When Japanese pharma giant Astellas went to OSI Pharmaceutical’s board on March 1 with a $3.5 billion cash offer (about $52 a share), it seemed like just a normal hostile takeover. But OSI’s board rejected that offer out-of-hand, just as the company had rejected a similar proposition in February. So what gives?
OSI’s CEO Colin Goddard cited Astellas’ “very significant undervalu[ing]” of the company as the reason for rejection in a letter to Astellas CEO Masafumi Nogimori. Share prices at OSI had previously closed at $37.02 on February 26, which would have put Astellas’ offer at a 40 percent premium. However, news of the bid sent prices skyrocketing to $57 at the closing bell on March 2.
After the rejection, Astellas filed a lawsuit in a Delaware court, asking the court to bar OSI from implementing a “poison pill” strategy (a.k.a., Stockholder Rights Agreement), which allows the board to dig in and impede a takeover. “This action arises from the Director Defendants’ violation of Delaware law and breach of their fiduciary duties in response to acquisition proposals that would enable OSI’s stockholders to realize the full value of their holdings,” the complaint said. But with share prices so much higher (as of Wednesday morning) than the offer price, Astellas’ complaint seems a little weaker.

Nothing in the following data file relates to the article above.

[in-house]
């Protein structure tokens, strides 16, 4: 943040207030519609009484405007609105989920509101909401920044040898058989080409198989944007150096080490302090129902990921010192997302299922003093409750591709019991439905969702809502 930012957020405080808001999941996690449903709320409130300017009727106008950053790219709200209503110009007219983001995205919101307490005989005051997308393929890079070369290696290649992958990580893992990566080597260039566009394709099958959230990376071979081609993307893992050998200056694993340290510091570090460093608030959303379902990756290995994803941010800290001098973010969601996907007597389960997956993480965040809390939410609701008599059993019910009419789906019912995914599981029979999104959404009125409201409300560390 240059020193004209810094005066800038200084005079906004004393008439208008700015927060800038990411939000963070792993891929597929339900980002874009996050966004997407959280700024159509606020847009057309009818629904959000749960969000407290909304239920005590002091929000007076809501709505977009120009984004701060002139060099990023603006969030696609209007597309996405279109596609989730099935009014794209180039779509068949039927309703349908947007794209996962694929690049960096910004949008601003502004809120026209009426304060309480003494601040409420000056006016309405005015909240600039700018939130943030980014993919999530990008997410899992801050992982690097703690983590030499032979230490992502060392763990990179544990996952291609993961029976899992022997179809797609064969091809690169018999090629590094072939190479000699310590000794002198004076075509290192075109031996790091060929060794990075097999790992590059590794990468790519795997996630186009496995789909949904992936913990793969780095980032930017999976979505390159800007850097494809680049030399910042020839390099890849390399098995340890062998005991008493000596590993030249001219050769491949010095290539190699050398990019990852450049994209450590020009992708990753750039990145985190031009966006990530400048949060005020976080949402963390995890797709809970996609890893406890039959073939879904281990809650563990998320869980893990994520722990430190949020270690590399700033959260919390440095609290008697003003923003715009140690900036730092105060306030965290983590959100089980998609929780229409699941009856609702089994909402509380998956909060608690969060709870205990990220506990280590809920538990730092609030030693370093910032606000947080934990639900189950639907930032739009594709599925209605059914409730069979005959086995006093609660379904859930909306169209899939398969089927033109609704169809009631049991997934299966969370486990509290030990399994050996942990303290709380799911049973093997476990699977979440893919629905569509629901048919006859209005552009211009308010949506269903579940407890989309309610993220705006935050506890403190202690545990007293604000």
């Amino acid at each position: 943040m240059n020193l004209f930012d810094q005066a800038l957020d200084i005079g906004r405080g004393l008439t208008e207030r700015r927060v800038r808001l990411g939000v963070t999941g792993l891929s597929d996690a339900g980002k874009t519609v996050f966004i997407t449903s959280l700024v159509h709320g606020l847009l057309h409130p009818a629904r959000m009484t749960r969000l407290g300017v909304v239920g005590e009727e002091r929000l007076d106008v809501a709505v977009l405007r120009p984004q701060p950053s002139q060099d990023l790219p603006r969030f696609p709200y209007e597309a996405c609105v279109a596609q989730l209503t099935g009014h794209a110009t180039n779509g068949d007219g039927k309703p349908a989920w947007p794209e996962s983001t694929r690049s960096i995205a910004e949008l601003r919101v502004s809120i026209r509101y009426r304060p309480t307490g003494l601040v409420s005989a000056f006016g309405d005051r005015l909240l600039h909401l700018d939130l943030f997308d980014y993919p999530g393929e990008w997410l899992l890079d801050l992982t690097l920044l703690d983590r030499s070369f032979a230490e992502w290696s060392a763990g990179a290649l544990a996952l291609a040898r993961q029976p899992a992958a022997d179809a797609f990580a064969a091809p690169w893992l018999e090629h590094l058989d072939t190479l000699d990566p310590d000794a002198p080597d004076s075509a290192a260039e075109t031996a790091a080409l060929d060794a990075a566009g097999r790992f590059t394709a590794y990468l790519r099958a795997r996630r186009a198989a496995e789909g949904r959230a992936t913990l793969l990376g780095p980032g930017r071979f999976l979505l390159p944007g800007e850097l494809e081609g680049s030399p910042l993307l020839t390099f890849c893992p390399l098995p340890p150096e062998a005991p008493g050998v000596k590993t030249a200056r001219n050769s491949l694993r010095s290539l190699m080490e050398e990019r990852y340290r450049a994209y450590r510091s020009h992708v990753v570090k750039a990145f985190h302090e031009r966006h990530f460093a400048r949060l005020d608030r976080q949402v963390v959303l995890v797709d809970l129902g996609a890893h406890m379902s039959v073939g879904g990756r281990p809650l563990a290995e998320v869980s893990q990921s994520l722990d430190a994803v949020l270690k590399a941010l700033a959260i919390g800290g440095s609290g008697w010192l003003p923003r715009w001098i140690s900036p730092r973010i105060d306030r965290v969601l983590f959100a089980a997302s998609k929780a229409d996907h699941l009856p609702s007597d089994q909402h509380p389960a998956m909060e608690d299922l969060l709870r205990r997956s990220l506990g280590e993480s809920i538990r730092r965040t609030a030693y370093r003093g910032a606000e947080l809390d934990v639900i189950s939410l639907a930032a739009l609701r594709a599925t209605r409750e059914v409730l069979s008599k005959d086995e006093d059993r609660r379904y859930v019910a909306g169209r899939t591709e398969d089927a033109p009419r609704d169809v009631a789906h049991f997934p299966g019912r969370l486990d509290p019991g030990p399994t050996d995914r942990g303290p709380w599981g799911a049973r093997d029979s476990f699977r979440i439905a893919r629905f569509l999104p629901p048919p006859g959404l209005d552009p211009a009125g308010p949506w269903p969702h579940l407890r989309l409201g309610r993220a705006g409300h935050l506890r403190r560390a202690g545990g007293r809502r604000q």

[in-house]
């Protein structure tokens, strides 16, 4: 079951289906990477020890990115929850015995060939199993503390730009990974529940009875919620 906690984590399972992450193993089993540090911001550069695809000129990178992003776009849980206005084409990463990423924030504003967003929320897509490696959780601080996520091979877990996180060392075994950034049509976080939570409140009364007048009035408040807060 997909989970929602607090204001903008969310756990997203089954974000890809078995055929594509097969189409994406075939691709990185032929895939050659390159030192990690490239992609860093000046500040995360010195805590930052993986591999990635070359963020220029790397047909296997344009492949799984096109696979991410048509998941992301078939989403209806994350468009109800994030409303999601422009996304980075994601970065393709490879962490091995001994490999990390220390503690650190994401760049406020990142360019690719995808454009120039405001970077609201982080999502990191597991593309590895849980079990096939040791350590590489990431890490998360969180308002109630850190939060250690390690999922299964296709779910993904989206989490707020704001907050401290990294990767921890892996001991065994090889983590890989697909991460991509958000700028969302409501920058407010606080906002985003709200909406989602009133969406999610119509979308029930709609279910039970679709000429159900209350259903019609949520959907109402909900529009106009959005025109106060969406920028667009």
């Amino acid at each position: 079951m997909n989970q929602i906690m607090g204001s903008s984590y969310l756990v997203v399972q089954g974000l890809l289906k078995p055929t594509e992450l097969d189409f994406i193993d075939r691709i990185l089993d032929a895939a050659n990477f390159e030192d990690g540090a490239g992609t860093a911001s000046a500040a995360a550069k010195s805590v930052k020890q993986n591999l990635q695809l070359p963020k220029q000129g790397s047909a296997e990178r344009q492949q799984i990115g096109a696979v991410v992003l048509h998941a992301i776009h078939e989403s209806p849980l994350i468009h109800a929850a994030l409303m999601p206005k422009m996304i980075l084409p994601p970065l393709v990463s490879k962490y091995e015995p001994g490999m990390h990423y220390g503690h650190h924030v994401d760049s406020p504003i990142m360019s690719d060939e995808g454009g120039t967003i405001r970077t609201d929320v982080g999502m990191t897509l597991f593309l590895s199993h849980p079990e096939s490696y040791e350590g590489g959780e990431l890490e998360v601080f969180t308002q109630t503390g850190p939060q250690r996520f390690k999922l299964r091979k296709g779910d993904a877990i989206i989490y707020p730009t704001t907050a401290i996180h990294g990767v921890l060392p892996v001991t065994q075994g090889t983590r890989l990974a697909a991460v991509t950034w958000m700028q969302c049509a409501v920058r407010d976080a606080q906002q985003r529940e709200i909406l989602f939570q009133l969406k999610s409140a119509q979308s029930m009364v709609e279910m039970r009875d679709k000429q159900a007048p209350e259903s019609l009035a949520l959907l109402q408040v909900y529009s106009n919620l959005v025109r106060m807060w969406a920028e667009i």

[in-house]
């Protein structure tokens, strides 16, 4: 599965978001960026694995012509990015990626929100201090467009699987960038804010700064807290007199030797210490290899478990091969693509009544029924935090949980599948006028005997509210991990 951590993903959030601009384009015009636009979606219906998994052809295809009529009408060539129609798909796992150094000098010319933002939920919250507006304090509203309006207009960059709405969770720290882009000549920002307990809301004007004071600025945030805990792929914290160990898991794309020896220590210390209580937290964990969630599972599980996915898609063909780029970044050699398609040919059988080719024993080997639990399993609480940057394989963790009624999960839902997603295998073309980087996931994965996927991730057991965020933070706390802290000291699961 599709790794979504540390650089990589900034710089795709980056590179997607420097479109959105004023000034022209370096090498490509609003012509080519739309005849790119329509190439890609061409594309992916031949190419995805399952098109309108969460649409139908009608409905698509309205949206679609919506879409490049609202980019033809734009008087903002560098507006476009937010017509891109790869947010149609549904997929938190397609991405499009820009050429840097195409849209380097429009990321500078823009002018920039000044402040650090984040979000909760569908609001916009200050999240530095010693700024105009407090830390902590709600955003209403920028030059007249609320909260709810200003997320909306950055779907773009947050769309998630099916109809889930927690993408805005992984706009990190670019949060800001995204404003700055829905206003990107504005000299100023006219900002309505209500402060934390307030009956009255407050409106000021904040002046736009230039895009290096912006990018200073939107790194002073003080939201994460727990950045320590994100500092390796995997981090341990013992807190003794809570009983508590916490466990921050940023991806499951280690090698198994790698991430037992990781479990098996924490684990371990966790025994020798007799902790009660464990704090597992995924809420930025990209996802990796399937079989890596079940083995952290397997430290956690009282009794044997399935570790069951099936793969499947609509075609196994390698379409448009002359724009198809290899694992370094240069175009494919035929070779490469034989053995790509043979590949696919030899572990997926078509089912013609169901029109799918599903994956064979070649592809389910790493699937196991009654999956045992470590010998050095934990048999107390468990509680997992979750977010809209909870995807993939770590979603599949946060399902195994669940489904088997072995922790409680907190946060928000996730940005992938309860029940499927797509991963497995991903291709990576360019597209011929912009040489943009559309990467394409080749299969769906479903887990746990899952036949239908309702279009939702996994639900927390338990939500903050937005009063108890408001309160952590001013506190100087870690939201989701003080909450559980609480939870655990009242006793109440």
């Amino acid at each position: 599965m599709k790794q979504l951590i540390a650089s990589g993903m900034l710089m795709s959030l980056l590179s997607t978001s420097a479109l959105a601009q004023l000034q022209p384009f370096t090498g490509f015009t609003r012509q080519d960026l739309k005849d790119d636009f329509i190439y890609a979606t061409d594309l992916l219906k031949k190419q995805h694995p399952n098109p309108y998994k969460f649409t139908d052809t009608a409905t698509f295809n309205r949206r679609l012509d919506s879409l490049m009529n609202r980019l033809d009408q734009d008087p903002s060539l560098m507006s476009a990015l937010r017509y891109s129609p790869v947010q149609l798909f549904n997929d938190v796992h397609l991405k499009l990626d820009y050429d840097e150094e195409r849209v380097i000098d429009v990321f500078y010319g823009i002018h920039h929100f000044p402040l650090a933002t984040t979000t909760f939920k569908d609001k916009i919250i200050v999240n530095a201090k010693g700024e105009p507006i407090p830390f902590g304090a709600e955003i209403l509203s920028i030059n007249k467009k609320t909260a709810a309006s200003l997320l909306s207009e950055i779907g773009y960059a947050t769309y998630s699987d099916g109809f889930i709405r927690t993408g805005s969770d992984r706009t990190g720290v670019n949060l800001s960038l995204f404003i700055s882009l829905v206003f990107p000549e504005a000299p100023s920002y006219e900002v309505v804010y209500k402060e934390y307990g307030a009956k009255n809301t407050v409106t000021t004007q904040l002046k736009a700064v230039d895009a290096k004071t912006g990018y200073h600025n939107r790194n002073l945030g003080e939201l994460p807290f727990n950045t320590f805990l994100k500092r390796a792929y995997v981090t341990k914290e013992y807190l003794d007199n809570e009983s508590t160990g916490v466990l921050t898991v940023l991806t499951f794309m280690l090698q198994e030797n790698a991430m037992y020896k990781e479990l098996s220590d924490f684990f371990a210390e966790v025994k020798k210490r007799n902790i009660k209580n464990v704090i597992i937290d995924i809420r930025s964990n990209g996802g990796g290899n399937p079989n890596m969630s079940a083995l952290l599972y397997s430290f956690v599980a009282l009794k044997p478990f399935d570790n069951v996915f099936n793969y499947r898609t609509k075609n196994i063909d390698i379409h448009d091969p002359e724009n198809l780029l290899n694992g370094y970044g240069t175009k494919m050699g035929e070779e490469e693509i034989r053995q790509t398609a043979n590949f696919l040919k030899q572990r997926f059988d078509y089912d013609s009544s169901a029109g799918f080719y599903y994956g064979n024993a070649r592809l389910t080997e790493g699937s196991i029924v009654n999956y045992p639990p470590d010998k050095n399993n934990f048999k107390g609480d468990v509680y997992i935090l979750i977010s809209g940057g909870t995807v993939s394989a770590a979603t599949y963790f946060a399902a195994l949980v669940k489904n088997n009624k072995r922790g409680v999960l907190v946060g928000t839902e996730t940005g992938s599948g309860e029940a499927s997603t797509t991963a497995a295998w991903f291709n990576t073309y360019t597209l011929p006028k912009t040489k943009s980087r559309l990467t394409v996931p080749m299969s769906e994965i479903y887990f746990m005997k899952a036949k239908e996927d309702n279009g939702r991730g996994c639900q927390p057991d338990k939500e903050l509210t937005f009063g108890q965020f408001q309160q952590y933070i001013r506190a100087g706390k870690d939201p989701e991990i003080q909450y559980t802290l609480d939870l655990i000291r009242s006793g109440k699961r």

A stronger argument is Astellas’ claim that OSI is running on just one drug: Tarceva (erlotinib), a treatment for pancreatic cancer and non-small cell lung carcinoma (NSCLC). OSI does have a pipeline, consisting of two Phase I diabetes drugs (one of which the company has licensed to Eli Lilly) and three oncology drugs, including two in Phase I and one in Phase III. But Astellas said these sectors are “where products are most difficult to develop and commercialize.”
That’s not to say that OSI is completely committed to independence—the Financial Times has even posited a possible counter offer from Roche. OSI’s partner-in-marketing for Tarceva would not comment on that rumor, and nothing has materialized as yet.